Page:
Cascading Style Sheets

Styles, also known as Cascading Style Sheets(CSS), are used affect how elements look on a web page. When used properly, they can enhance the look of a web site, allow for easy and consistent change across an entire site, and make a dynamic page when coupled with Javascript/DOM.

Typically, styles are able to affect:

Note that they can CHANGE what exists on the page, they cannot add/remove things from the page. Even with visibility toggle elements can appear and disappear from the page, but they have to exist in the first place in order to be toggled.

Some components have their own unique styles, e.g. text components may have scrollbar styles, links have hover styles. Each browser also have their own style extensions such as opacity. However, just like Javascript/DOM, I prefer using cross-browser styles from the start so that it is simpler later.

Hello World Style

We start off with an example of a style. First, take a look at a plain HTML page:


  <html>
  <body>
    <h1>Hello World!</h1>
  </body>
  </html>

Now we add an inline style to the h1 tag. More about what’s an inline style later.


  <html>
  <body>
    <h1 style="color:#FF0000">Hello World!</h1>
  </body>
  </html>

Test out the two can you should see the obvious difference. In this case, the style changed the color of the element.

Different ways of defining Styles

Inline CSS

The previous example you’ve seen defines an inline style — a style that affects that particular tag. The style is defined by the STYLE attribute inside the start tag of an element. All visual elements have the style attribute. The style definition are name value pairs separated by : and ;. For example, this specifies that this tag is red, underlined and uses the Arial font.


 <h1 style="color:#FF0000; text-decoration:underline; font-family:Arial">
   Hello World!
 </h1>

Inline styles only affect this particular element. If you define another h1 later or before, the h1 will still be black.

Internal CSS

The next CSS level is internal, where the style is defined in the head section of a html document.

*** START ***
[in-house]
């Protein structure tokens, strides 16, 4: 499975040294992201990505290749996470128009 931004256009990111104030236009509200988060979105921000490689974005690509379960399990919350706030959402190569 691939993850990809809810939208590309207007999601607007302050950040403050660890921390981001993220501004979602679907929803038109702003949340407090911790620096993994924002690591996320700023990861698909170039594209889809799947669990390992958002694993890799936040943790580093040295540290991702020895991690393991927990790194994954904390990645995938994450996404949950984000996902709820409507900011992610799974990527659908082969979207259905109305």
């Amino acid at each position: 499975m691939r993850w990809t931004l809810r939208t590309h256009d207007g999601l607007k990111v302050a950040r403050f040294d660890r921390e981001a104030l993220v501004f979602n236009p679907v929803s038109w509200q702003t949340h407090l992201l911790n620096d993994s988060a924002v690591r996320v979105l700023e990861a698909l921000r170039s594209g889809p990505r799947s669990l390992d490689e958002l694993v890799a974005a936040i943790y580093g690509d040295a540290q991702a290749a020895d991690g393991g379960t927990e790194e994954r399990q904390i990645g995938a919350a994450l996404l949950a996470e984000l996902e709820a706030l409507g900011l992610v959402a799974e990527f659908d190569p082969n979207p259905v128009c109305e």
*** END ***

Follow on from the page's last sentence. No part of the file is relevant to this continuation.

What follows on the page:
<html>
  <head>
    <style>
      h1 {color:#FF0000; text-decoration: underline; font-family:Arial }
      .blueText { color:#0000FF; }
    </style>
  </head>
  <body>
    <h1>Hello World!</h1>
    <h1>Another Hello!</h1>
    <h2>Normal h2 Hello</h2>
    <h2 class="blueText">Styled h2 Hello!</h2>
    <p class="blueText">Paragraphs can be blue too.</p>
  </body>
  </html>

Two styles are defined there, the 1st h1 style overrides the default h1 style, therefore affects all h1’s in the document. The tag name is specified and the style is wrapped in {}. The 2nd .newH2 style is a custom style. Custom styles begin with a dot, followed by a custom name, then by the style also wrapped in {}. They are applied using the class attribute. Any tag that declares it uses that class will be affected by the style.

External CSS

The 3rd method requires an external file. The following code should reside in the file “style.css” in the same folder as the html file.


style.css

  h1 {color:#FF0000; text-decoration: underline; font-family:Arial }
  .blueText { color:#0000FF; }

styletest.html

  <html>
  <head>
    <link rel="stylesheet" type="text/css" href="style.css" />
  </head>
  <body>
    <h1>Hello World!</h1>
    <h1>Another Hello!</h1>
    <h2>Normal h2 Hello</h2>
    <h2 class="blueText">Styled h2 Hello!</h2>
    <p class="blueText">Paragraphs can be blue too.</p>